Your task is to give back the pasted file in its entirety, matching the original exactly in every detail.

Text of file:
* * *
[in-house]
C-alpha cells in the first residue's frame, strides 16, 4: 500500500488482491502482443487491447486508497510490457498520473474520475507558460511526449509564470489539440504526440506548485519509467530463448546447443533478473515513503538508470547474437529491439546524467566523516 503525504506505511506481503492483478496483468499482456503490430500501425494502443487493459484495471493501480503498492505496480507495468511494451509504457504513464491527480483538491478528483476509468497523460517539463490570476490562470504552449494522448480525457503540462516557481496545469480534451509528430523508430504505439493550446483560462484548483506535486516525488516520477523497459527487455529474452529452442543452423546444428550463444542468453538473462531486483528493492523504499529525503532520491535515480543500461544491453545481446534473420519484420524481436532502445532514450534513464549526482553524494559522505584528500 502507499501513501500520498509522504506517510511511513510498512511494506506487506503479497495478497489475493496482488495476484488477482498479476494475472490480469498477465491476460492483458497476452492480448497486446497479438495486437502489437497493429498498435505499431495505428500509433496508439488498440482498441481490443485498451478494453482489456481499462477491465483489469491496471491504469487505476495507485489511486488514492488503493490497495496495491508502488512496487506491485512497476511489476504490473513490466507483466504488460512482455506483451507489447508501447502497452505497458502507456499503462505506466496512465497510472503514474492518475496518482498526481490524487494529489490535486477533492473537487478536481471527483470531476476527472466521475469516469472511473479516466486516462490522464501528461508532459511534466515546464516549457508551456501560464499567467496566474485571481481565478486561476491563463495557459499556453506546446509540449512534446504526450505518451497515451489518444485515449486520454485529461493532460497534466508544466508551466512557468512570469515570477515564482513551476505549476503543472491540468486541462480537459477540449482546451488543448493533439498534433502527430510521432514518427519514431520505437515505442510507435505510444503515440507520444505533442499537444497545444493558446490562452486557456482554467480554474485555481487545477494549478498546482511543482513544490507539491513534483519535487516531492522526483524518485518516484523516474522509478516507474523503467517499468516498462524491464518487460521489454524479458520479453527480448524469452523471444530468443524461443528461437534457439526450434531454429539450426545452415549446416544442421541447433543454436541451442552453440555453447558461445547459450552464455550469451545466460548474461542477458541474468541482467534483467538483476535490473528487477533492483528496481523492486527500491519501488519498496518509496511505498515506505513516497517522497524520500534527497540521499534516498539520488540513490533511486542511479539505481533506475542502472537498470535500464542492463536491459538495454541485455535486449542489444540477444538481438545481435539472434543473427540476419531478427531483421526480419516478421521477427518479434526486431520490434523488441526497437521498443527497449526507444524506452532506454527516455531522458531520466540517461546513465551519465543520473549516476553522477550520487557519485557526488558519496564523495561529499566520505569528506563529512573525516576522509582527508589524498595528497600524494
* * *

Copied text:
[in-house]
C-alpha cells in the first residue's frame, strides 16, 4: 500500500488482491502482443487491447486508497510490457498520473474520475507558460511526449509564470489539440504526440506548485519509467530463448546447443533478473515513503538508470547474437529491439546524467566523516 503525504506505511506481503492483478496483468499482456503490430500501425494502443487493459484495471493501480503498492505496480507495468511494451509504457504513464491527480483538491478528483476509468497523460517539463490570476490562470504552449494522448480525457503540462516557481496545469480534451509528430523508430504505439493550446483560462484548483506535486516525488516520477523497459527487455529474452529452442543452423546444428550463444542468453538473462531486483528493492523504499529525503532520491535515480543500461544491453545481446534473420519484420524481436532502445532514450534513464549526482553524494559522505584528500 502507499501513501500520498509522504506517510511511513510498512511494506506487506503479497495478497489475493496482488495476484488477482498479476494475472490480469498477465491476460492483458497476452492480448497486446497479438495486437502489437497493429498498435505499431495505428500509433496508439488498440482498441481490443485498451478494453482489456481499462477491465483489469491496471491504469487505476495507485489511486488514492488503493490497495496495491508502488512496487506491485512497476511489476504490473513490466507483466504488460512482455506483451507489447508501447502497452505497458502507456499503462505506466496512465497510472503514474492518475496518482498526481490524487494529489490535486477533492473537487478536481471527483470531476476527472466521475469516469472511473479516466486516462490522464501528461508532459511534466515546464516549457508551456501560464499567467496566474485571481481565478486561476491563463495557459499556453506546446509540449512534446504526450505518451497515451489518444485515449486520454485529461493532460497534466508544466508551466512557468512570469515570477515564482513551476505549476503543472491540468486541462480537459477540449482546451488543448493533439498534433502527430510521432514518427519514431520505437515505442510507435505510444503515440507520444505533442499537444497545444493558446490562452486557456482554467480554474485555481487545477494549478498546482511543482513544490507539491513534483519535487516531492522526483524518485518516484523516474522509478516507474523503467517499468516498462524491464518487460521489454524479458520479453527480448524469452523471444530468443524461443528461437534457439526450434531454429539450426545452415549446416544442421541447433543454436541451442552453440555453447558461445547459450552464455550469451545466460548474461542477458541474468541482467534483467538483476535490473528487477533492483528496481523492486527500491519501488519498496518509496511505498515506505513516497517522497524520500534527497540521499534516498539520488540513490533511486542511479539505481533506475542502472537498470535500464542492463536491459538495454541485455535486449542489444540477444538481438545481435539472434543473427540476419531478427531483421526480419516478421521477427518479434526486431520490434523488441526497437521498443527497449526507444524506452532506454527516455531522458531520466540517461546513465551519465543520473549516476553522477550520487557519485557526488558519496564523495561529499566520505569528506563529512573525516576522509582527508589524498595528497600524494